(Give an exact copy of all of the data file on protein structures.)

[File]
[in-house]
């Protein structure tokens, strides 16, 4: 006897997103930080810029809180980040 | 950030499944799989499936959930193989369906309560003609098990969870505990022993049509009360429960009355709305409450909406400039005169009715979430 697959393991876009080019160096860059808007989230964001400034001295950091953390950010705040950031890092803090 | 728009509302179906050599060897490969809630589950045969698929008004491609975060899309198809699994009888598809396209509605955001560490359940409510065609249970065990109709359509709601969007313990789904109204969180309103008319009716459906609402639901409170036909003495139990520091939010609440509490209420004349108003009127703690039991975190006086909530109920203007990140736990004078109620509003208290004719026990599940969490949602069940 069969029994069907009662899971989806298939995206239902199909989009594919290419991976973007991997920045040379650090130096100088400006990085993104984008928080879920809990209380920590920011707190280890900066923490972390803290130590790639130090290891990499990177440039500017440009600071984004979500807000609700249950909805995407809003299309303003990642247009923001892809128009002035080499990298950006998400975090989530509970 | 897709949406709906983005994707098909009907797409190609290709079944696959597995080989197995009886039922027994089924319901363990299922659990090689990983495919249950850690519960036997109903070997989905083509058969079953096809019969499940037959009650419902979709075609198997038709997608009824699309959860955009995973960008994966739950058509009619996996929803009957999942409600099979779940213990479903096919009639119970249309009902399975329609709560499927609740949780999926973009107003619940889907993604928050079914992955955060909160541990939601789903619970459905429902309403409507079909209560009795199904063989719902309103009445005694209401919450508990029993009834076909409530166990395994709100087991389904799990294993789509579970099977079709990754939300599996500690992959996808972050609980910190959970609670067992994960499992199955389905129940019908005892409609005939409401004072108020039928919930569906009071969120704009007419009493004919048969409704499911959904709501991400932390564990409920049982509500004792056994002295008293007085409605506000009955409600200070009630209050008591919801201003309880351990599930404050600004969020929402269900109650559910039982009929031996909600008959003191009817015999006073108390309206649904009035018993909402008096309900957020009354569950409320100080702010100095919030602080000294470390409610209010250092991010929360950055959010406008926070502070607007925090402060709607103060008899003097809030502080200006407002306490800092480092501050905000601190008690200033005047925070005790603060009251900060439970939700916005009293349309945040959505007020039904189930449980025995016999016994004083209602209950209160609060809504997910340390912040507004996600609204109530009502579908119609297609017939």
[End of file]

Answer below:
[in-house]
């Protein structure tokens, strides 16, 4: 006897997103930080810029809180980040 | 950030499944799989499936959930193989369906309560003609098990969870505990022993049509009360429960009355709305409450909406400039005169009715979430 697959393991876009080019160096860059808007989230964001400034001295950091953390950010705040950031890092803090 | 728009509302179906050599060897490969809630589950045969698929008004491609975060899309198809699994009888598809396209509605955001560490359940409510065609249970065990109709359509709601969007313990789904109204969180309103008319009716459906609402639901409170036909003495139990520091939010609440509490209420004349108003009127703690039991975190006086909530109920203007990140736990004078109620509003208290004719026990599940969490949602069940 069969029994069907009662899971989806298939995206239902199909989009594919290419991976973007991997920045040379650090130096100088400006990085993104984008928080879920809990209380920590920011707190280890900066923490972390803290130590790639130090290891990499990177440039500017440009600071984004979500807000609700249950909805995407809003299309303003990642247009923001892809128009002035080499990298950006998400975090989530509970 | 897709949406709906983005994707098909009907797409190609290709079944696959597995080989197995009886039922027994089924319901363990299922659990090689990983495919249950850690519960036997109903070997989905083509058969079953096809019969499940037959009650419902979709075609198997038709997608009824699309959860955009995973960008994966739950058509009619996996929803009957999942409600099979779940213990479903096919009639119970249309009902399975329609709560499927609740949780999926973009107003619940889907993604928050079914992955955060909160541990939601789903619970459905429902309403409507079909209560009795199904063989719902309103009445005694209401919450508990029993009834076909409530166990395994709100087991389904799990294993789509579970099977079709990754939300599996500690992959996808972050609980910190959970609670067992994960499992199955389905129940019908005892409609005939409401004072108020039928919930569906009071969120704009007419009493004919048969409704499911959904709501991400932390564990409920049982509500004792056994002295008293007085409605506000009955409600200070009630209050008591919801201003309880351990599930404050600004969020929402269900109650559910039982009929031996909600008959003191009817015999006073108390309206649904009035018993909402008096309900957020009354569950409320100080702010100095919030602080000294470390409610209010250092991010929360950055959010406008926070502070607007925090402060709607103060008899003097809030502080200006407002306490800092480092501050905000601190008690200033005047925070005790603060009251900060439970939700916005009293349309945040959505007020039904189930449980025995016999016994004083209602209950209160609060809504997910340390912040507004996600609204109530009502579908119609297609017939």